Four Things We Heard at WASTC

The National Convergence Technology Center (CTC) is a proud co-producer of the WASTC Winter ICT Educators conference in San Jose, California.  CTC staff recently attended this conference and participated in three breakout presentations covering:

  • key strategies of its Business and Industry Leadership Team (BILT) model(link to the BILT brochure?)that helps align curriculum to workforce needs (a big thank you to NetApp’s Mercedes Adams  for sharing her perspectives!)
  • an ambitious new initiative to update IT skill standards nationwide by convening a wide network of IT thought leaders and employers
  • a look at different programs that offer students with AAS degrees a pathway to Bachelor’s degrees.
WASTC-ITSS

Dr. Ann Beheler discusses updating National IT Industry Skill Standards during the WASTC conference.

Aside from those presentations, the CTC attended a number of other breakout sessions and keynote addresses. This conference always offers a “big picture” look at the trends and practices in the education and industry landscape, particularly from the point of view of educators and employers on the West Coast.

Here’s a sample of some of the more notable things we heard…

  1. The looming shortfall of IT workers continues to loom.Two morning keynotes featured a litany of shocking statistics. By 2021, 3.5 million cybersecurity jobs will be unfilled. By 2027, there will be a 59% shortfall in workers with needed programming skills.  As a corollary to that, the IT world will not only demand more and more workers, but will be undergoing huge changes. Salesforce.com reports that in many industries, the next three years will see more change than the previous 30 years.  Any way you slice it, the demand for IT technicians is increasing and education will have to do more to keep up.
  1. Interpersonal soft skills are often more important than hard technical skills. Josh Davies from the Center for Work Ethic always gives an entertaining, dynamic performance about the lack of soft skills in students and new hires (you can see his enter slide deck here.) For four years in a row, an employer survey ranked work ethic as the most important trait of a worker and education as the least important, vividly illustrating a disconnect between what employers need and what educators teach.  Another survey reports that 77% of manager consider soft skills as important as technical skills with another 16% calling soft skills more important than technical skills.  A Forbes study noted that 46% of workers are fired after 18 months; of those, 89% were let go because of poor attitude, not because of any problem with technical know-how.  Another keynote speaker from Cisco listed a number of highly technical skills IT workers need to know in today’s workforce that included things like virtual topology systems.  His list also included something more simple: presentation skills.  He urged students to record themselves giving a presentation so they can see what the audience sees.  If you’re not emphasizing and practicing soft skills in every class in your program, you should be.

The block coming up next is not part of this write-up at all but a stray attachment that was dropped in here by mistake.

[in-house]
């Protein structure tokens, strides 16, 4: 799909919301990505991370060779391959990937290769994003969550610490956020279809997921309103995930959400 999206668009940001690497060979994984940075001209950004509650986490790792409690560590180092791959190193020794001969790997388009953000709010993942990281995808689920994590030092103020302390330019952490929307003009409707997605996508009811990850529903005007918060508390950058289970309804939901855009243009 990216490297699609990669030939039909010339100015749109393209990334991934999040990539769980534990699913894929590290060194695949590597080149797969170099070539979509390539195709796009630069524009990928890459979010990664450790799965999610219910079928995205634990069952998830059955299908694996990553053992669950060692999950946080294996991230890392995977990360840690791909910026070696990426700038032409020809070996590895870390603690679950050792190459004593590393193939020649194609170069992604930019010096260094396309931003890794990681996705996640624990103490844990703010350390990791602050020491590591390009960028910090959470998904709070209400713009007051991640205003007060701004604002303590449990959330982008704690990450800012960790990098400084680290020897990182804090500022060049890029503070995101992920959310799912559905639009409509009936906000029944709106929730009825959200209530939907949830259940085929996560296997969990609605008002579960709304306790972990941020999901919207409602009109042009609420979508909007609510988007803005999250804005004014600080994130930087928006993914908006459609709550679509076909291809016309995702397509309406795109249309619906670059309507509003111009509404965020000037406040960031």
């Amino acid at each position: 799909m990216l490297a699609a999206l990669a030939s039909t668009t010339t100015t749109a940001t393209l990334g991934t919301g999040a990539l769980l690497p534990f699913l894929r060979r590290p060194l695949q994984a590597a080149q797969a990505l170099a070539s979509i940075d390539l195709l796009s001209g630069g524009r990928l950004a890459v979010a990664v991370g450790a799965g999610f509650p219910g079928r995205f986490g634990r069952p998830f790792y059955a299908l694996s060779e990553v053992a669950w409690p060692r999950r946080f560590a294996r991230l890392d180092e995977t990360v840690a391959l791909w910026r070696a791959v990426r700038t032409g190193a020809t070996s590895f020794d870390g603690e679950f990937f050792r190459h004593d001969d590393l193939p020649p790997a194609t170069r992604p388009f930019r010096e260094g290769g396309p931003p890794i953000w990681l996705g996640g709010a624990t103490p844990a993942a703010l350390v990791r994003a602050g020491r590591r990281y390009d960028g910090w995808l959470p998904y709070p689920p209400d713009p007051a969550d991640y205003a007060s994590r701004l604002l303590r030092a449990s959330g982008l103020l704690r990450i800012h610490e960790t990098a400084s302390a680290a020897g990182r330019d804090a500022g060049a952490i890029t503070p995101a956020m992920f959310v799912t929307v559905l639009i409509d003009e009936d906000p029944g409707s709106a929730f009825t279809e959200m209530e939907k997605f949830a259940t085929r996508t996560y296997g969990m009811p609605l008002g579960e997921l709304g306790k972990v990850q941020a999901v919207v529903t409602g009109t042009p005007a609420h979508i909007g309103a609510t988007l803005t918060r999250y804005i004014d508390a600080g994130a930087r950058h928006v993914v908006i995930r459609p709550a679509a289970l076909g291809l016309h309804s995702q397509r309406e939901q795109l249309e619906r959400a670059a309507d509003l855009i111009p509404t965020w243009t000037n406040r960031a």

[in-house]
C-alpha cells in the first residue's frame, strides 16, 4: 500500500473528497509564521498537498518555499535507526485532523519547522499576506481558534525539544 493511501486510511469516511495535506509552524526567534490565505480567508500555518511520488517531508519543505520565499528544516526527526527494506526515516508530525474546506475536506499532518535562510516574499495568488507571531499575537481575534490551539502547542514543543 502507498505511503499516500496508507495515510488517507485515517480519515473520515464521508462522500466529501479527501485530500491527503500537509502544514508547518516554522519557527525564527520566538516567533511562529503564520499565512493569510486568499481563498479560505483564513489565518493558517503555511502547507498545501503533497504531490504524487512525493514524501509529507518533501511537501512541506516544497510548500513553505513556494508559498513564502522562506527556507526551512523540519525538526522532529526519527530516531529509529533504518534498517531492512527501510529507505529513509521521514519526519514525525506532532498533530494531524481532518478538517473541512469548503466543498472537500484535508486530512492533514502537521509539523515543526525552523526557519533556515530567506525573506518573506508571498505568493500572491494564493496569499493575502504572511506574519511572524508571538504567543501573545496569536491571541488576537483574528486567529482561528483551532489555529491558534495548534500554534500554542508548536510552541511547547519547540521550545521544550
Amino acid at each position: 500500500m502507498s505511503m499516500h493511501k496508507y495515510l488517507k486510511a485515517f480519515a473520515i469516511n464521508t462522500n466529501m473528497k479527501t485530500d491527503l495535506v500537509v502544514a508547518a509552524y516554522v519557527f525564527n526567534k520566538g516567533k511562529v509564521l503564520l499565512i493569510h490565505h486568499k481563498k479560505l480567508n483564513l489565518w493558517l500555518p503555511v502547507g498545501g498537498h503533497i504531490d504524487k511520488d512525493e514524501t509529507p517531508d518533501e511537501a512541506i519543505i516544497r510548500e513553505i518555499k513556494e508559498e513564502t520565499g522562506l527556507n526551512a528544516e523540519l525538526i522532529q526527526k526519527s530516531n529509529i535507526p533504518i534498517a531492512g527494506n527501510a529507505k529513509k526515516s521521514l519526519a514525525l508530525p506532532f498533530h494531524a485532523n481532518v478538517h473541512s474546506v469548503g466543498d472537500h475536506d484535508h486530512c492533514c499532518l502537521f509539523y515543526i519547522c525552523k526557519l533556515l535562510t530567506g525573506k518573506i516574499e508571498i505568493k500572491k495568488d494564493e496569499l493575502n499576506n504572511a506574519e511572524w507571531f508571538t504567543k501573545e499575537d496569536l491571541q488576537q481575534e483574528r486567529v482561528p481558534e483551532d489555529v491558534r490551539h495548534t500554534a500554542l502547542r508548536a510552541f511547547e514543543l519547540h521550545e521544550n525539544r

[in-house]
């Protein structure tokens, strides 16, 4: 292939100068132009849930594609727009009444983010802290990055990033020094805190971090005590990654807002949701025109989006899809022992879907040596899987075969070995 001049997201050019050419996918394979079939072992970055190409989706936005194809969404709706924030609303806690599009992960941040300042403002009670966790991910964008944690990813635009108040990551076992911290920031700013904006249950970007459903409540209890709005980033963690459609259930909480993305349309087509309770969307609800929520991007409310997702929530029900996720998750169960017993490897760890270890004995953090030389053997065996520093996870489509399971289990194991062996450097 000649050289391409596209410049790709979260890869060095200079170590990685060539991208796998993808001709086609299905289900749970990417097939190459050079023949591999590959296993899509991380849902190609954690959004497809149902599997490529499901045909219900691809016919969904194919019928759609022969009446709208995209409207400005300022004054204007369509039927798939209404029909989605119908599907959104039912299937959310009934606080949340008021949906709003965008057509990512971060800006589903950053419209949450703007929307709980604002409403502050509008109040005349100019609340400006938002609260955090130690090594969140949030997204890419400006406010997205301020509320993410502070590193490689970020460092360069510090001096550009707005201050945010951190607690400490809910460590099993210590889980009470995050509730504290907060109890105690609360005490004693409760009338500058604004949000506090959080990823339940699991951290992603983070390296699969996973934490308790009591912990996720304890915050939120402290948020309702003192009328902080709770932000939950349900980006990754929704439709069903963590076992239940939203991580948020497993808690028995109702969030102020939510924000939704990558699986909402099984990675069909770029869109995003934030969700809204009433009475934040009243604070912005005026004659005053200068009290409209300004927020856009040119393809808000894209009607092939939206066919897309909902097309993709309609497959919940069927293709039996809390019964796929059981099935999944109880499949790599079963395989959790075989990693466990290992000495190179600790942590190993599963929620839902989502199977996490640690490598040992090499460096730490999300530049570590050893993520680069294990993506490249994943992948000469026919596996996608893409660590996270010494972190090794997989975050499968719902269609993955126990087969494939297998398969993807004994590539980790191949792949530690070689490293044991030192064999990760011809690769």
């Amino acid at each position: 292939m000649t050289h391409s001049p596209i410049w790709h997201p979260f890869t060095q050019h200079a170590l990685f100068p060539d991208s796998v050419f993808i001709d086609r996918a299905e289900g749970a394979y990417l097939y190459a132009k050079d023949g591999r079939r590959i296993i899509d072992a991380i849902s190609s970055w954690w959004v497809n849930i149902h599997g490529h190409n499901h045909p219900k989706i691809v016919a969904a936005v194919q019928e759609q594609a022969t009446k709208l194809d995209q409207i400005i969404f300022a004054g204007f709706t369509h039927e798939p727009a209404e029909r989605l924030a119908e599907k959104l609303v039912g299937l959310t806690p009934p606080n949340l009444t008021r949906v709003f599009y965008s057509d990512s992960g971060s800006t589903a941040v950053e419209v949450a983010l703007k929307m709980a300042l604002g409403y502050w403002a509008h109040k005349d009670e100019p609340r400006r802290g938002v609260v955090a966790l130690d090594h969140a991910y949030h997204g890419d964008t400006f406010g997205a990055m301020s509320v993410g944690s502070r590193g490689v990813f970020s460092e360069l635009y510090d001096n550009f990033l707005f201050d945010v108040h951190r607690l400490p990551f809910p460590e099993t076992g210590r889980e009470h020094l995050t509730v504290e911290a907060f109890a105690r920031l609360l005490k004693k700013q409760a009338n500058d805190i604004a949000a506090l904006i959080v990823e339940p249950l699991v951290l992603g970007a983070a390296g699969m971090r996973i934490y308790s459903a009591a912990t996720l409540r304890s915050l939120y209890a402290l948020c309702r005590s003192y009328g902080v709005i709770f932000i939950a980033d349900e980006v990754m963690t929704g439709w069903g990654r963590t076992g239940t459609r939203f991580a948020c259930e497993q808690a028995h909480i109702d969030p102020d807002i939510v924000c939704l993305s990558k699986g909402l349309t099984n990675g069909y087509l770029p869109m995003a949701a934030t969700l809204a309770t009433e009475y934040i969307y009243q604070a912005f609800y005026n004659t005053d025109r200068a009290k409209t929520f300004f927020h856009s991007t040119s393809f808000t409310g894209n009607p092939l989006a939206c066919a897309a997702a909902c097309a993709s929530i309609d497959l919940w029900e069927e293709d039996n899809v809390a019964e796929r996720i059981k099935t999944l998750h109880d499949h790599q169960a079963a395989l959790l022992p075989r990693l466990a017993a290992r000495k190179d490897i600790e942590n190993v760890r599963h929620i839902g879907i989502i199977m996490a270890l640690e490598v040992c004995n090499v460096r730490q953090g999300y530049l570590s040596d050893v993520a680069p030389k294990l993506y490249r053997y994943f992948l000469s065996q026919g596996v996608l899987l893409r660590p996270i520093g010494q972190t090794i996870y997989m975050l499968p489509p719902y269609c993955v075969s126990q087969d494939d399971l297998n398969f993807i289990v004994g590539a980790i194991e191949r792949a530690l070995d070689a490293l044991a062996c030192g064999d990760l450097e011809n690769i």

1. An on-campus, student-run PC repair clinic is one way to teach soft skills. Cleveland Community College in North Carolina uses a PC repair clinic to teach students customer service skills. Second-year students have the chance to pursue their required service/volunteer hours by working in the clinic.  The work gives students practical experience working with customers of all ages from intake of the broken device all the way through delivery of the repaired device. Beyond this, Cleveland Community College has embedded employability skills in all of its IT classes, whether its mandatory discussion board use or a zero-tolerance policy of missing deadlines or a requirement to dress professionally as if the classroom was a job. Some attending this session asked about the need to get approval for curriculum changes, but because Cleveland Community College adjusted the approved curriculum and made changes of no more than 20%, additional approvals weren’t needed.
  1. There’s an internet in space. Technology guru Laura Chappell showcased NASA’s plan to create an “IPN” (interplanetary network) based on Vint Cerf’s “delay tolerant network” model. A DTN system is already used for delivering data and images to NASA from probes, satellites, and landers outside Earth’s orbit, like Mars or the distant Voyager explorers.  DTN relays information in a way that overcomes outer space transmission problems, whether it’s the vast distances or the physical obstacles created by orbiting planets and moons.  Learn more here and here.
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